Elections in Israel are always unique, but historically they have several things in common, and one of the most enduring factors is that split votes have left the Ultra Orthodox parties, usually Shas, with the role of kingmaker, able to negotiate disproportionate power out of a relatively small number of seats.
Their number of seats are roughly the same as always, but this time around Shas, and its smaller counterpart United Torah Judaism (UTJ) are finding themselves far from kingmakers, and with Prime Minister Benjamin Netanyahu and newcomer Yair Lapid getting closer and closer on government talks, the two are seen as unnecessary and even potentially unwelcome additions.
Lapid’s 19 seats make him a force to be reckoned with, and having campaigned heavily on ending special treatment for the Ultra Orthodox in Israel, he is now said to be opposing having either Shas or UTJ in the government.
Desperate to avoid being the other opposition faction (and not even the big one with Labor already preparing to lead the secular opposition), the two parties are said to be working on forming a unified bloc of 18 seats, then trying to make themselves a credible rival to Lapid in Netanyahu’s eyes.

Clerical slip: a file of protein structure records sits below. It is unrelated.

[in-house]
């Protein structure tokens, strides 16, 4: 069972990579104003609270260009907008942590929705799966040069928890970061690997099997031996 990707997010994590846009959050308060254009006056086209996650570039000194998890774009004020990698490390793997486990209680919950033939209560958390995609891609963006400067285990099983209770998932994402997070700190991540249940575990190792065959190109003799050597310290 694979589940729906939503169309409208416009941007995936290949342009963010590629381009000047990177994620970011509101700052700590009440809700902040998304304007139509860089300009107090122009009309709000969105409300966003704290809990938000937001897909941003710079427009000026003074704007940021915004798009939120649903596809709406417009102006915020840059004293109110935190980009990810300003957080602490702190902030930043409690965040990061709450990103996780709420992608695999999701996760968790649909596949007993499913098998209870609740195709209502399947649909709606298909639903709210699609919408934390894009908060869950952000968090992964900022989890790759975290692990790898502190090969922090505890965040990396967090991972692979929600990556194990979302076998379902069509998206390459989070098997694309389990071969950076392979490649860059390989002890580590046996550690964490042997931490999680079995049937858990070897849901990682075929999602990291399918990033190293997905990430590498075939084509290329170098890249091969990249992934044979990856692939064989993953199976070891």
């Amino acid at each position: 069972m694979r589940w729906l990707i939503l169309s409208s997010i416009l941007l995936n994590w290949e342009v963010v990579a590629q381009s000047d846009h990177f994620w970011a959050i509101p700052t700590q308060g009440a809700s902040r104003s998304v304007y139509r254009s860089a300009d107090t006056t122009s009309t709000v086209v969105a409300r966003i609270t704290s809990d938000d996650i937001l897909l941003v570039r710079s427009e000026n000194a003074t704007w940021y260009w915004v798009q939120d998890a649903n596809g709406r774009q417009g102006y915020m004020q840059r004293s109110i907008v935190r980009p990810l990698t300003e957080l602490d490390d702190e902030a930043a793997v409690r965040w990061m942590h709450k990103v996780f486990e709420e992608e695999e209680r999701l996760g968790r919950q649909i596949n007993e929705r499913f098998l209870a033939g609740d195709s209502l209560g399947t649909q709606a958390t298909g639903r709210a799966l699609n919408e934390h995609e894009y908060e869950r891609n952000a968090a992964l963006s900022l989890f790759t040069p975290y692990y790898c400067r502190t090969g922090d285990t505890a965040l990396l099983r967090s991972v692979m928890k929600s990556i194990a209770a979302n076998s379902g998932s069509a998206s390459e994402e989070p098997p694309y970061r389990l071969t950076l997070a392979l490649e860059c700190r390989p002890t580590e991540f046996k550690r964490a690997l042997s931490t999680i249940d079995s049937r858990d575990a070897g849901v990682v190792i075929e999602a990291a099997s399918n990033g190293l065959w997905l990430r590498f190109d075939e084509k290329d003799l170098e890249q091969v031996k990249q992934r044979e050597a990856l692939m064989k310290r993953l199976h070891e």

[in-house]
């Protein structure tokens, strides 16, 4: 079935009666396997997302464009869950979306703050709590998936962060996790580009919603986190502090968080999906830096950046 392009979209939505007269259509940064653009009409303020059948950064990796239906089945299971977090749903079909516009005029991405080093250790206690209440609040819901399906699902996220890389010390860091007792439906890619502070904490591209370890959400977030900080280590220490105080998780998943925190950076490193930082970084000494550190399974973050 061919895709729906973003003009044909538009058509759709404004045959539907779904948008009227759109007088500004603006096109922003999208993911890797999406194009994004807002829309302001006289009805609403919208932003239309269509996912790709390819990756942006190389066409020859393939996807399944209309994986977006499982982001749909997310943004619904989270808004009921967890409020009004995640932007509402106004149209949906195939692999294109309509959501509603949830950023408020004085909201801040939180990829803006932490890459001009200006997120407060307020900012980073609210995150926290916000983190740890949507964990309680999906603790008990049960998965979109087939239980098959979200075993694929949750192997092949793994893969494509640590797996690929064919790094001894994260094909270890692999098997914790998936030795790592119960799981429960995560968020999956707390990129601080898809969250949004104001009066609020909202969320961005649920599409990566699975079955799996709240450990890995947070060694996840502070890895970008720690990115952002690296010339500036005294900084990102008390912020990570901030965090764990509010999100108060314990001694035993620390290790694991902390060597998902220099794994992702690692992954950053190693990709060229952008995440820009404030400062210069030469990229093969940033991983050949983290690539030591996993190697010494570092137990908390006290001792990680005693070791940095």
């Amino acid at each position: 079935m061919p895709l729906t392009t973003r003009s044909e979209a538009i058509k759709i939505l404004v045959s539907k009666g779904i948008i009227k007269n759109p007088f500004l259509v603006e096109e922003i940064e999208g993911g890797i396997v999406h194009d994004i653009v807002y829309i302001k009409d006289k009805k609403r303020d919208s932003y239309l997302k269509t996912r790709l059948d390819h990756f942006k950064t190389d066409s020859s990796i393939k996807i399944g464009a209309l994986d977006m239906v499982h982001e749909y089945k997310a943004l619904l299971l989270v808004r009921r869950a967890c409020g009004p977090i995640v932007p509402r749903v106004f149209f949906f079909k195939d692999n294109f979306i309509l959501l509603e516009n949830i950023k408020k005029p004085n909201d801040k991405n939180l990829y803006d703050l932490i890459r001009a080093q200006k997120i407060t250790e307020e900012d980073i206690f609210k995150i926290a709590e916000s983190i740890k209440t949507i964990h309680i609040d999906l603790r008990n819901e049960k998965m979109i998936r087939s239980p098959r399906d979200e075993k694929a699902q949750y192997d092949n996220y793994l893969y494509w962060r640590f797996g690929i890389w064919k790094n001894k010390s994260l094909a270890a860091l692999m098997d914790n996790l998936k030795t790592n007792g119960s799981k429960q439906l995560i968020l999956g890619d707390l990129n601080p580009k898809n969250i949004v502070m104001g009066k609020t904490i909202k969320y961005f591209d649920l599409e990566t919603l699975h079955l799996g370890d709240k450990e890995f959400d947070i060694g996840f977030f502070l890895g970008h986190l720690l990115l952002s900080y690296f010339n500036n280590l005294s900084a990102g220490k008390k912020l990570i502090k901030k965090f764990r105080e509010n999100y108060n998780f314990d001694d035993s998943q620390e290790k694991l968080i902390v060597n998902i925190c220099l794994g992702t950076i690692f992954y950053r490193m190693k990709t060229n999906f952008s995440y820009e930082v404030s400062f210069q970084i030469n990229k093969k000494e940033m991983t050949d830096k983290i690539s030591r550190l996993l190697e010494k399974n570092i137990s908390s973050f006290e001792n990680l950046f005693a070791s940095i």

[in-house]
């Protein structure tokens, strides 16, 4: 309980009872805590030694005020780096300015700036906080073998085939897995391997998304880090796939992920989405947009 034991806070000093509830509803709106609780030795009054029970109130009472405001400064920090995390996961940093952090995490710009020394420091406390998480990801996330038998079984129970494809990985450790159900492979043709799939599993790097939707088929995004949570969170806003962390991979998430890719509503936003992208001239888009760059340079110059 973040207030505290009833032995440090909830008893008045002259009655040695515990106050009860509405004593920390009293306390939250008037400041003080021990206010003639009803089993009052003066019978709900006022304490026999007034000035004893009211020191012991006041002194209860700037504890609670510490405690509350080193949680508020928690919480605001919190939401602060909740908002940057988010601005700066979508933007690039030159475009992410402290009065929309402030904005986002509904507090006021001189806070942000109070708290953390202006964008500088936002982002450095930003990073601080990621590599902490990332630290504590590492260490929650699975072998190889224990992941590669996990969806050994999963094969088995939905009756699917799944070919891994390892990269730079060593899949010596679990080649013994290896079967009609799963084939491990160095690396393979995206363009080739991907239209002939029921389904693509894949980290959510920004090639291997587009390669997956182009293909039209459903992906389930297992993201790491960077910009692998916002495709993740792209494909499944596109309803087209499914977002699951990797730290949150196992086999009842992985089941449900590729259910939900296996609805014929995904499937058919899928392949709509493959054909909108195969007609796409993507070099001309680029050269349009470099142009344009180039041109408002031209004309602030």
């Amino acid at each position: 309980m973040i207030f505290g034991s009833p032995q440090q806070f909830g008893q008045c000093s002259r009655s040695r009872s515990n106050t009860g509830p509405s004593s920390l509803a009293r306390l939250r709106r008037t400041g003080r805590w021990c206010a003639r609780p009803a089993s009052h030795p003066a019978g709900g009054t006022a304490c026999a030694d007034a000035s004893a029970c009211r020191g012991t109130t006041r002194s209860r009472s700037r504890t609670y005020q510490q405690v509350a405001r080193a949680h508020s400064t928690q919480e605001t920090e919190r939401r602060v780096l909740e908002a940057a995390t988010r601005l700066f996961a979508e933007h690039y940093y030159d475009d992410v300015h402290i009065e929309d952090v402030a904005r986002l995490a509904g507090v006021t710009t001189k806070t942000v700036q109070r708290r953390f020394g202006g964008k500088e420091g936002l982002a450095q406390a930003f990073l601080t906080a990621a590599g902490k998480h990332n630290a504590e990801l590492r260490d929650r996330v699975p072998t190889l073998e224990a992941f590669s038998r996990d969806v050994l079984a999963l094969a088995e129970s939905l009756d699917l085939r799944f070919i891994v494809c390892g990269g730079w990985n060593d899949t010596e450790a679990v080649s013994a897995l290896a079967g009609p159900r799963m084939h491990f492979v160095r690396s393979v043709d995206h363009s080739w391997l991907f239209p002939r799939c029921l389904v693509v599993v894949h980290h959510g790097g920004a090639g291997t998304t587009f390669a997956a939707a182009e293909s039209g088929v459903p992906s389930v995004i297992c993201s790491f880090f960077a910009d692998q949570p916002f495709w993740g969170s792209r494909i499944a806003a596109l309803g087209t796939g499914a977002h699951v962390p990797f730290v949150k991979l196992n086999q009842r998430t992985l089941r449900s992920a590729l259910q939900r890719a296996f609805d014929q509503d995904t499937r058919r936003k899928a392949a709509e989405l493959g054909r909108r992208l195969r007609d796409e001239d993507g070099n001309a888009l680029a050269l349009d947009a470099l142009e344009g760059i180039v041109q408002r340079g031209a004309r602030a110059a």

While such a government is theoretically possible, it would seem to be much weaker, with Shas having several enemies on the secular far-right. Netanyahu is hoping to bring both on board, but that seems to be very difficult to pull off.
Meanwhile, the Lapid angle seems to be moving closer and closer, with Netanyahu reportedly offering him either Finance or Foreign Ministry portfolios. Lapid denied that such offers were official yet, saying talks hadn’t advanced to portfolios.
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